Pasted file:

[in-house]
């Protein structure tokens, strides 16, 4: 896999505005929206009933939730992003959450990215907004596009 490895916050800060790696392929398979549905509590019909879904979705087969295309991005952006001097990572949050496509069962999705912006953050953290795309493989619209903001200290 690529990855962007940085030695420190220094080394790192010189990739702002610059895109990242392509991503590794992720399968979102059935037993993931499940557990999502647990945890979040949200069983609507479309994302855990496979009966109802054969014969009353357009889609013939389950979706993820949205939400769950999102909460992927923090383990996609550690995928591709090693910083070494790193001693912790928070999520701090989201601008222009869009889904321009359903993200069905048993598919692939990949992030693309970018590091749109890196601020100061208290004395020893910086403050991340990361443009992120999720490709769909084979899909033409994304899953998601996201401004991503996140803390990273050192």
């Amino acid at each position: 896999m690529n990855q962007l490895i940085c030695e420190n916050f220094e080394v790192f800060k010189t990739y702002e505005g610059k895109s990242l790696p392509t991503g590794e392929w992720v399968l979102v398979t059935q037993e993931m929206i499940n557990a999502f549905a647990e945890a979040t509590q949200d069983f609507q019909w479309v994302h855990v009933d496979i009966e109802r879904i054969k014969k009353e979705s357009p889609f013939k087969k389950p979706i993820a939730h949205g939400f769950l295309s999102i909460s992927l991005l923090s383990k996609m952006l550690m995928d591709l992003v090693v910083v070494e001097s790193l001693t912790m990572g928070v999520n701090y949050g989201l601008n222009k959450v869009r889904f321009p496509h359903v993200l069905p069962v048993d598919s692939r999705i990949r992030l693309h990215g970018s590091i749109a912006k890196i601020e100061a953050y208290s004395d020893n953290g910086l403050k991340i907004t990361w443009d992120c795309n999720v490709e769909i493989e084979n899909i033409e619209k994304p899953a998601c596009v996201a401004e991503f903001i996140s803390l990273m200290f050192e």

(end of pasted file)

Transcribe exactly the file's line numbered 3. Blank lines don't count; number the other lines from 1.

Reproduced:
């Amino acid at each position: 896999m690529n990855q962007l490895i940085c030695e420190n916050f220094e080394v790192f800060k010189t990739y702002e505005g610059k895109s990242l790696p392509t991503g590794e392929w992720v399968l979102v398979t059935q037993e993931m929206i499940n557990a999502f549905a647990e945890a979040t509590q949200d069983f609507q019909w479309v994302h855990v009933d496979i009966e109802r879904i054969k014969k009353e979705s357009p889609f013939k087969k389950p979706i993820a939730h949205g939400f769950l295309s999102i909460s992927l991005l923090s383990k996609m952006l550690m995928d591709l992003v090693v910083v070494e001097s790193l001693t912790m990572g928070v999520n701090y949050g989201l601008n222009k959450v869009r889904f321009p496509h359903v993200l069905p069962v048993d598919s692939r999705i990949r992030l693309h990215g970018s590091i749109a912006k890196i601020e100061a953050y208290s004395d020893n953290g910086l403050k991340i907004t990361w443009d992120c795309n999720v490709e769909i493989e084979n899909i033409e619209k994304p899953a998601c596009v996201a401004e991503f903001i996140s803390l990273m200290f050192e």